Danio rerio LC50 (3) μg/L 4.20 
Danio rerio LC50 (4) μg/L 0.26 
Pimephales promelas NOEC (5) μg/L 2.70 
Human health risk assessment 
TCS concentration in the effluent PECwater μg/L WWTP1: normal (σ = 1.150 μ = 1.063); WWTP2: Weibull (α = 0.00308 β = 0.499) This study 
Exposure duration ED years 53 Li et al. (2019)  
Exposure frequency EF days/year 365 
Ingestion rate of fish FIR g/person/day 10.7 Ebrahimi et al. (2019)  
Conversion factor Cf – 0.208 Mohan & Balakrishnan (2019)  
Average body weight WAB Kg Males: Uniform (a = 32.759 b = 117.36); Females: Gamma (3P)(α = 90.165 β = 1.3017 γ = −52.678) This study 
Average exposure time AT  ED × EF Mohan & Balakrishnan (2019)  
Fish bioconcentration factor BCFfish L/kg wet-weight 1,127 
Biomagnification factor BMF – 2 for log Kow = 4.5–5 
Reference dose RfDEPA (RfD1) μg/kg.day 300 List (2008)  
RfDMDH (RfD2) 47 Yost et al. (2017)  
RfDRodrics (RfD3) 470 Rodricks et al. (2010)  

Data analysis

The statistical analyses were analyzed with SPSS 22.0. The correlations between TCS concentration, temperature, EC, and pH were determined by Pearson correlation analysis. The Independent Samples Test (t-test) was done to evaluate the difference in parameters between two WWTPs. A significant P-value <0.05 was considered.

In the present study, the Monte Carlo (MC) simulation methods were employed by RStudio version 1.3.959 (Package ‘Monte Carlo’) and were run for 10,000 random values from the probability functions, and the probability distributions including normal, Weibull, Uniform, and Gamma were fitted to MECeff, PECwater, and WAB males and females, respectively. In addition, the Easyfit professional software Version 5.5 was applied for distribution fitting (Larionov et al. 2021). Moreover, the sensitivity analysis was completed based on Spearman's rank-order correlation to control the effect of the input variables on the calculated RQs (Al Garni & Awasthi 2020).

Occurrence of TCS in WWTPs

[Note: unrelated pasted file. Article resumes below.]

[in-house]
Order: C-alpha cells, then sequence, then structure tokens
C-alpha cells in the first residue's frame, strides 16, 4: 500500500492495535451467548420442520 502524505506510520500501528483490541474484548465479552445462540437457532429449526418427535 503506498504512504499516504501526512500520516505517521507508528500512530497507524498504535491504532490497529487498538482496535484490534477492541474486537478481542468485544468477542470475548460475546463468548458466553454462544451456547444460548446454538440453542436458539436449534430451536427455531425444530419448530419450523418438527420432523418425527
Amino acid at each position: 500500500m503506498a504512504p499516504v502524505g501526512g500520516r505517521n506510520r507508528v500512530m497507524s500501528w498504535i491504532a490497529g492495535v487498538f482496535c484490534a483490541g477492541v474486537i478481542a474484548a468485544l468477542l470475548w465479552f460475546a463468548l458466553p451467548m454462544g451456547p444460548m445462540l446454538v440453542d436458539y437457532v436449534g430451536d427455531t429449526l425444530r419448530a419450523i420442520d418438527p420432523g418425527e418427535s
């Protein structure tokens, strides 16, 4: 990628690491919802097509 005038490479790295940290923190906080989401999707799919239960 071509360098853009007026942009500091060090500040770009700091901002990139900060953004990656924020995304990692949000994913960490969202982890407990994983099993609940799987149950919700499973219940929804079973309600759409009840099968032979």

The presence of TCS in wastewater comes from the use of PPCPs, such as antibacterial products that are used in households and are washed away and end up in WWTPs through sewer networks. The resistance of TCS and other organic contaminants to microbial degradation and their low volatility properties make it harder for TCS to be removed through conventional wastewater treatment processes. In addition, the secondary treatment process in WWTPs consists of various methods, including an activated sludge reactor, a membrane bioreactor (anaerobic and aerobic), and a sequencing batch reactor. Research has shown that higher concentrations of triclosan (TCS) significantly hindered the acidification, methanogenesis, and solubilization steps in WWTPs. Moreover, the presence of TCS altered the microbial population in the activated sludge, leading to a decline in firmicutes and an increase in antibiotic-resistant and phenol-tolerant microbes. Consequently, these changes resulted in a decline in the removal of ammonia and also impacted the nitrification capacity (Yee & Gilbert 2016; Tan et al. 2021b). Furthermore, TCS comes out into surface waters due to the discharge of effluents of WWTPs. Therefore, regulatory monitoring of TCS in the environment, especially in the water and wastewater sources, is necessary (Kosma et al. 2014; Adhikari et al. 2022; Bakare & Adeyinka 2022). Results of the wastewater TCS concentration and physicochemical parameters of the influent and effluent samples are presented in Table 3. It was indicated that the concentration of TCS was 53.00 and 3.70 μg/L in the influent, whereas effluent samples had a concentration of 1.09 and 0.83 μg/L in WWTP1 and 2, respectively. The results showed that a substantial concentration of TCS is present in the wastewater samples of WWTP1. The WWTP1 probably received a higher volume of wastewater from some sources, such as industries, used detergents, several hospitals, medical clinics, and so on. Therefore, the consumption patterns of detergents by people who reside near the WWTP1 could be responsible for the increase in TCS concentration in this area (Bakare & Adeyinka 2022). In addition, differences in the consumption patterns, natures, volume and composition of influent flow being received, and type of treatment processes are other significant factors (Bester 2005; Lehutso et al. 2017). Some studies reported TCS concentration in the influent and effluent of WWTPs around the world (Table 4). According to Table 4, TCS concentration in WWTPs in Iran was higher than in most other countries.